Icy air rushed into their faces, both refreshing and frightening at the same time.
Claudia sighed and followed Ethel out the door.
Ethel took the apartment key from her skirt pocket and locked the door behind them. They stood there a moment, watching shadows dance on the walls and ceiling. Some shadows were obviously cast from the candle’s flames, but others seemed to move against the grain, or not move at all.
“I hope your ghosts didn’t recruit help,” Claudia said, shining her flashlight toward the lobby. “And why don’t the lights work around here?”
Ethel held the candle and walked ahead, leading Claudia past Mr. Zimmerman’s office and toward the stairway. “They used to, but this place has been having electrical problems.”
Claudia shined her light toward the steps leading to the basement and then at the elevator and its open door. “Do you think it’s safe to take the elevator?”
“Not really,” Ethel said, looking at the black box. “But considering your condition I think we should use it.”
“What do you mean, my condition?” Claudia said, shining the flashlight into Ethel’s eyes.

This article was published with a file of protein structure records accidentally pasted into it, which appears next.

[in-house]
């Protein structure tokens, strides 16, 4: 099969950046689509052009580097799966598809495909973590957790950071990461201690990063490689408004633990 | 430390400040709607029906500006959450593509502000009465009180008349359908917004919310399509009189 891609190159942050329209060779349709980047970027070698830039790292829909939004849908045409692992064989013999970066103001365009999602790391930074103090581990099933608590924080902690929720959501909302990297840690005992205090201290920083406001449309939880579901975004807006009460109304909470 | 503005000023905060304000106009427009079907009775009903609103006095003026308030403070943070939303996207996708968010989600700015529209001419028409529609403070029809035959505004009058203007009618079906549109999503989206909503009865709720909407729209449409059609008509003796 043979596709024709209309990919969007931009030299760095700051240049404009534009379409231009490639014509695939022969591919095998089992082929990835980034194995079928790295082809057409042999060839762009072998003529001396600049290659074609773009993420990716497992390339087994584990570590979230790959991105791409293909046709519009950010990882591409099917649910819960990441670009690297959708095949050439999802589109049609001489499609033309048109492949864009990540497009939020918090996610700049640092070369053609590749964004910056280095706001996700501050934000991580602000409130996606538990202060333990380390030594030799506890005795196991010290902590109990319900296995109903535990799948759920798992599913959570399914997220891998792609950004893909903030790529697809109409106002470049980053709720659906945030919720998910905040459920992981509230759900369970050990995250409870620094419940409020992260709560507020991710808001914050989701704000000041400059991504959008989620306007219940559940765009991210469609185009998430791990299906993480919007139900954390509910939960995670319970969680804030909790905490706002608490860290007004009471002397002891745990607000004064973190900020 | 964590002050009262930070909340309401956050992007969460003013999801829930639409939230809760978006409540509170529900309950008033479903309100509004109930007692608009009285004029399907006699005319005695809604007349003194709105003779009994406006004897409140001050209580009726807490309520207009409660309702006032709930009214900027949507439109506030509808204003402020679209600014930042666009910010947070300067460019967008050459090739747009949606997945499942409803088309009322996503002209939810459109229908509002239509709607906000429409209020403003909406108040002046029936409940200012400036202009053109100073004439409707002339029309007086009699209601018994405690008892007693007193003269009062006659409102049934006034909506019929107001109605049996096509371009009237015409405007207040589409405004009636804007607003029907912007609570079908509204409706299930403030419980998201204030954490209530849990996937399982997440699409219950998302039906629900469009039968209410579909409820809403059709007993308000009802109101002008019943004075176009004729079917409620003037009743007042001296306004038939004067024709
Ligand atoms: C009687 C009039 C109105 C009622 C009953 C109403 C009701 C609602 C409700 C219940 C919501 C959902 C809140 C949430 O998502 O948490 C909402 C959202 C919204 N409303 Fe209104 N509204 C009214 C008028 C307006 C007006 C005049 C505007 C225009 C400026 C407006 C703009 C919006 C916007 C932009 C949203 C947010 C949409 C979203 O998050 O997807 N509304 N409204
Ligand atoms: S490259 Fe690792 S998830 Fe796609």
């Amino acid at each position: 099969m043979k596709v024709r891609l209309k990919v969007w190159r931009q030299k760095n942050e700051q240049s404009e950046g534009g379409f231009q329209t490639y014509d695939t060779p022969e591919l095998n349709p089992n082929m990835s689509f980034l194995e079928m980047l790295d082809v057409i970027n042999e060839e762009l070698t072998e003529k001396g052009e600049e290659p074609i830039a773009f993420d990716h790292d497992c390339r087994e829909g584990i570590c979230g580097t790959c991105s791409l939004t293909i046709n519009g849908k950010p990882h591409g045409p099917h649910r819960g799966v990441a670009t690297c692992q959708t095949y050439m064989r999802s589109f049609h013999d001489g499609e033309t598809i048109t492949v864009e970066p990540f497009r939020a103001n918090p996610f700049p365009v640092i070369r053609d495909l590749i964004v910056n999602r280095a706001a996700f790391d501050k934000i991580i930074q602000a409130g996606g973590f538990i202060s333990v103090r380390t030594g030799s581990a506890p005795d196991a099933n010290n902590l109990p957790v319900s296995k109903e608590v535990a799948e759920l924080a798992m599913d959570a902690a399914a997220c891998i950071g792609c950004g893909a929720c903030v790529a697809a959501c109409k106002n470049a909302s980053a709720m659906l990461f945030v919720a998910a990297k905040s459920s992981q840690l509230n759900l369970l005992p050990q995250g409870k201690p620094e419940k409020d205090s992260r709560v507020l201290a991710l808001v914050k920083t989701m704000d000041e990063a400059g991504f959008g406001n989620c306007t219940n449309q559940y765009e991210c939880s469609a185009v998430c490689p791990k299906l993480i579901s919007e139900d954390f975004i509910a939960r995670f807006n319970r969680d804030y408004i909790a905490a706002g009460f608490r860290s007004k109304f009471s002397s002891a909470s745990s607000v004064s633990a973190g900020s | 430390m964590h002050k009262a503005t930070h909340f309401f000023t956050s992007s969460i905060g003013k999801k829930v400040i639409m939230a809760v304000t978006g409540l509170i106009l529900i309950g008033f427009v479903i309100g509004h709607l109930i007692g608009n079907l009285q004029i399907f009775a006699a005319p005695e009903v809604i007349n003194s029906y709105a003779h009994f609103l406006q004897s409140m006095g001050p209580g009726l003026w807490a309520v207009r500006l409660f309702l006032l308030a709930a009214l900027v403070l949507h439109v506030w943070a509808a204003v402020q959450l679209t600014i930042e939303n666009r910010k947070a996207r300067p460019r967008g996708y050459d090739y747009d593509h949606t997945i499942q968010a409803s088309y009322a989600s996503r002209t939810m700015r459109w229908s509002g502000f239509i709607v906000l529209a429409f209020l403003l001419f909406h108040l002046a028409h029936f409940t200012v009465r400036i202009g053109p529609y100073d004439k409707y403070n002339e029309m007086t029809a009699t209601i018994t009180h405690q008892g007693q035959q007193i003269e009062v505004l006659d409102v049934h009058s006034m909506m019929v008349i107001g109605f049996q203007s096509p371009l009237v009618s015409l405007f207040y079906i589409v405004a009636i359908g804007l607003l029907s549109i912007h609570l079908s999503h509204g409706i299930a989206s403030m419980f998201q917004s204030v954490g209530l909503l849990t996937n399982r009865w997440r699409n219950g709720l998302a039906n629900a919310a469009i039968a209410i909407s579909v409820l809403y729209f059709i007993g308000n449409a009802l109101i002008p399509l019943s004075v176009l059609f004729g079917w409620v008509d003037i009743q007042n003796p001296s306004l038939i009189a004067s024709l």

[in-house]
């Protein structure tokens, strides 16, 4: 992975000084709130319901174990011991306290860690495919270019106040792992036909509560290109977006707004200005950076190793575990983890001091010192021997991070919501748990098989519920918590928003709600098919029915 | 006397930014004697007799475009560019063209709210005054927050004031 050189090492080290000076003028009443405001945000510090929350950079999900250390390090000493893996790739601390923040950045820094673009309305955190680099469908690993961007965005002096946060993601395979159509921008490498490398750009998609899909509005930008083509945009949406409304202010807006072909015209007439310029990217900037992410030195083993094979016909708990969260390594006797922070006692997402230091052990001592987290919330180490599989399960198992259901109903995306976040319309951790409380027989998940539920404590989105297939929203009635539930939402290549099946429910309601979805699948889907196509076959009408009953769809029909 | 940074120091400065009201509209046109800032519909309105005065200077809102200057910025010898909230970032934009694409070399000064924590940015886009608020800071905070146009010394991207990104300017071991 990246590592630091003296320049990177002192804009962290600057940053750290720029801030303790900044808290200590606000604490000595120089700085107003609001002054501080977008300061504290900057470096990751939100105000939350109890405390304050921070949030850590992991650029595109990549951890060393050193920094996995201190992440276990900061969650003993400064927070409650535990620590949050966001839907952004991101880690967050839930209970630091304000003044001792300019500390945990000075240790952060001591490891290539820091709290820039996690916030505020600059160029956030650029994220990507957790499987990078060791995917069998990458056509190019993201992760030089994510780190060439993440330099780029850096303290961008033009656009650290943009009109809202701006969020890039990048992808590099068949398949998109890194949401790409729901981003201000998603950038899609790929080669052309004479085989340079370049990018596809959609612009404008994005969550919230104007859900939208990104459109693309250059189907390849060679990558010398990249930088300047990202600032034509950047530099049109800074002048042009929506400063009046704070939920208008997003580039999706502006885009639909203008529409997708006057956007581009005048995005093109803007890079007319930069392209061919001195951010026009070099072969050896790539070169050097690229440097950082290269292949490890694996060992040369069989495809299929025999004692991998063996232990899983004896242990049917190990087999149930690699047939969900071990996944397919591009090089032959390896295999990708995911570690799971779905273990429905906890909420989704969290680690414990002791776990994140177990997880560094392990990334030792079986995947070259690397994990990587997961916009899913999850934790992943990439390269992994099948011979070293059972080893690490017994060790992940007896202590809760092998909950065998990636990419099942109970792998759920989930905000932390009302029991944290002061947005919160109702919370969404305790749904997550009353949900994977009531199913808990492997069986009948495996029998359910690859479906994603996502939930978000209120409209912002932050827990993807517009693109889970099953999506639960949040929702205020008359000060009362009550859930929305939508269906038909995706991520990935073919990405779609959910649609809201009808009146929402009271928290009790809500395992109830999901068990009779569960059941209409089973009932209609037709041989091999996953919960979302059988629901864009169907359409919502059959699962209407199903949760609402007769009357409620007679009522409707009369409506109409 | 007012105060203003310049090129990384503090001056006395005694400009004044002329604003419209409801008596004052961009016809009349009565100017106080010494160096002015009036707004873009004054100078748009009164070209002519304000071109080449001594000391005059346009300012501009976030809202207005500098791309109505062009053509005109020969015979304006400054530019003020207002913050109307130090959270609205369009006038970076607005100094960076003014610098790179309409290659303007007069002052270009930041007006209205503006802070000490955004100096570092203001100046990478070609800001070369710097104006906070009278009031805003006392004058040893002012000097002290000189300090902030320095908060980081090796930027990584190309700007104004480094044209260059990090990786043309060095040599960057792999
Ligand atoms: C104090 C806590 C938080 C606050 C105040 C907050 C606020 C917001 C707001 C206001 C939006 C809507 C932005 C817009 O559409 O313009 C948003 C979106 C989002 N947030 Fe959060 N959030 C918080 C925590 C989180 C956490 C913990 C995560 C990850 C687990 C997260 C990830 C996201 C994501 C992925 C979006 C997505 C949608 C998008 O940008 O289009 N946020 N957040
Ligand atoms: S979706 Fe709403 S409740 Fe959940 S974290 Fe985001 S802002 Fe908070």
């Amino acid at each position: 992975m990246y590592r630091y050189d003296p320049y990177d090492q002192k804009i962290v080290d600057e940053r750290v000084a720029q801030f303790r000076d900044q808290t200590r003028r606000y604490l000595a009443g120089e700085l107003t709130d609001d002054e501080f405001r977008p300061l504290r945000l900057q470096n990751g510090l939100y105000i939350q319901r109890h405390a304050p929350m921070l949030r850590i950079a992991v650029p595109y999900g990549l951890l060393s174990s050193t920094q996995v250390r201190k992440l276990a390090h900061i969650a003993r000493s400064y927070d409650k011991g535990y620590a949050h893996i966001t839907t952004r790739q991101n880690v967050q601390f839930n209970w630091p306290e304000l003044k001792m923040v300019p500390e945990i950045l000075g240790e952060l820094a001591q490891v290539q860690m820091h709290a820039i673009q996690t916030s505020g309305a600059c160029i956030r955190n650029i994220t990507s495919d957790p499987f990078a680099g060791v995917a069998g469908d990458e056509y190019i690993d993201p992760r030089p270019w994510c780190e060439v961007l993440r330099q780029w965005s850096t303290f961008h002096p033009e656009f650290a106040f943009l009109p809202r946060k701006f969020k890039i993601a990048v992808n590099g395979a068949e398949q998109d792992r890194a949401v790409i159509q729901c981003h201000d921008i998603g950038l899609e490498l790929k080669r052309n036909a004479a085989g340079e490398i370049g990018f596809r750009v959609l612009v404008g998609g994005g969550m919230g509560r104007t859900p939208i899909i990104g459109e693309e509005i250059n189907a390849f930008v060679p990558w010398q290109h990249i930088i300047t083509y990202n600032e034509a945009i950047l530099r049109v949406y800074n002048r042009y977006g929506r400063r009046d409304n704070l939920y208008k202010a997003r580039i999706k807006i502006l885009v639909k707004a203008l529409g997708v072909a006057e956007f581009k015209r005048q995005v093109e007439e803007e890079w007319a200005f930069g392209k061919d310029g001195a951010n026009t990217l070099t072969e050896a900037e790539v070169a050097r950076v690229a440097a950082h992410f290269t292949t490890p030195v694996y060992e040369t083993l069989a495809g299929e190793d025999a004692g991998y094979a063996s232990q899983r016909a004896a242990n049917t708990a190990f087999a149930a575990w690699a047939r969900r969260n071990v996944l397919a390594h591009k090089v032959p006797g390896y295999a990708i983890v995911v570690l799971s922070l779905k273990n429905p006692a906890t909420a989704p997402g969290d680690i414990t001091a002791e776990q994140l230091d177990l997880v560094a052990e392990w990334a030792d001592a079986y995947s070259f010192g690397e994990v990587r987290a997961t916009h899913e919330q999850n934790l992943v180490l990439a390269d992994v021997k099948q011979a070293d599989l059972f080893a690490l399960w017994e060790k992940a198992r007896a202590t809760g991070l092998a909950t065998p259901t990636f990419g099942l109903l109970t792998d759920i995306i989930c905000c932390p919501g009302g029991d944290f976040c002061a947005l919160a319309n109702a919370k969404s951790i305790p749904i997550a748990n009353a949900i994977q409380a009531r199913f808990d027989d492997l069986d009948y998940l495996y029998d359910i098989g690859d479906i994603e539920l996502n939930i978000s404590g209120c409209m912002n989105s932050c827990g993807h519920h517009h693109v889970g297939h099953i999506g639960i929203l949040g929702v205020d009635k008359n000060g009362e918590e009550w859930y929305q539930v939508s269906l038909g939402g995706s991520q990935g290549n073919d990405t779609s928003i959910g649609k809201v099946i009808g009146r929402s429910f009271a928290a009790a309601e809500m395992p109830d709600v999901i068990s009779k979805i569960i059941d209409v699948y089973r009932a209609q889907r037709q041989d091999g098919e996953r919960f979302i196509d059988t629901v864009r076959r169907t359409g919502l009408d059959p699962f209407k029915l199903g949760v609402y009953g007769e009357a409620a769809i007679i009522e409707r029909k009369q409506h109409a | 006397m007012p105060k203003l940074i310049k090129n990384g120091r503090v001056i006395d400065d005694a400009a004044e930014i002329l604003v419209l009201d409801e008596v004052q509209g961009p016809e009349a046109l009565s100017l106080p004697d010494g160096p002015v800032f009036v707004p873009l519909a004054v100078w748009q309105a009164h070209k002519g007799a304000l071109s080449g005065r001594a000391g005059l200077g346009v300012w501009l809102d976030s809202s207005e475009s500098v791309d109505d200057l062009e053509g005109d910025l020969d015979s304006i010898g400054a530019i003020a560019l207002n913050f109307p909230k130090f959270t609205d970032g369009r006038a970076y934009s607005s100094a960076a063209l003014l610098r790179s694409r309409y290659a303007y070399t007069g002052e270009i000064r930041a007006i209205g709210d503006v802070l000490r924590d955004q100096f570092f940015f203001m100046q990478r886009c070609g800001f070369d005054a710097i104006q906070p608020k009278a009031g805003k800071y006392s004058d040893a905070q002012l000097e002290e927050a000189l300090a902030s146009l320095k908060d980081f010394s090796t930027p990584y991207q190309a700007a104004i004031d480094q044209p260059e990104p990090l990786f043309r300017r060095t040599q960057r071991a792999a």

“Okay, then, we’ll take the stairs. Let’s go,” Ethel said walking to the lip of the open staircase, leading down into the basement. “Why do you have to be so contrary?”
Claudia ignored Ethel’s remark and followed her, briefly shining the flashlight up the staircase to the second floor. Sounds of shuffling and a giggle echoed down through the darkness. “They’re upstairs right now, but I’m sure they’ll be following us.”
“No doubt,” Ethel said, taking one cautious step at a time.
When they reached the bottom step, the air was damp. An odor of mold and a rotting animal filled the air.
Claudia paused and shined the flashlight down the long hallway. “It’s been decades since I’ve been down here. I remember the scrying room being down that way, and the kitchen being to the right, but I don’t remember where the locker room was.”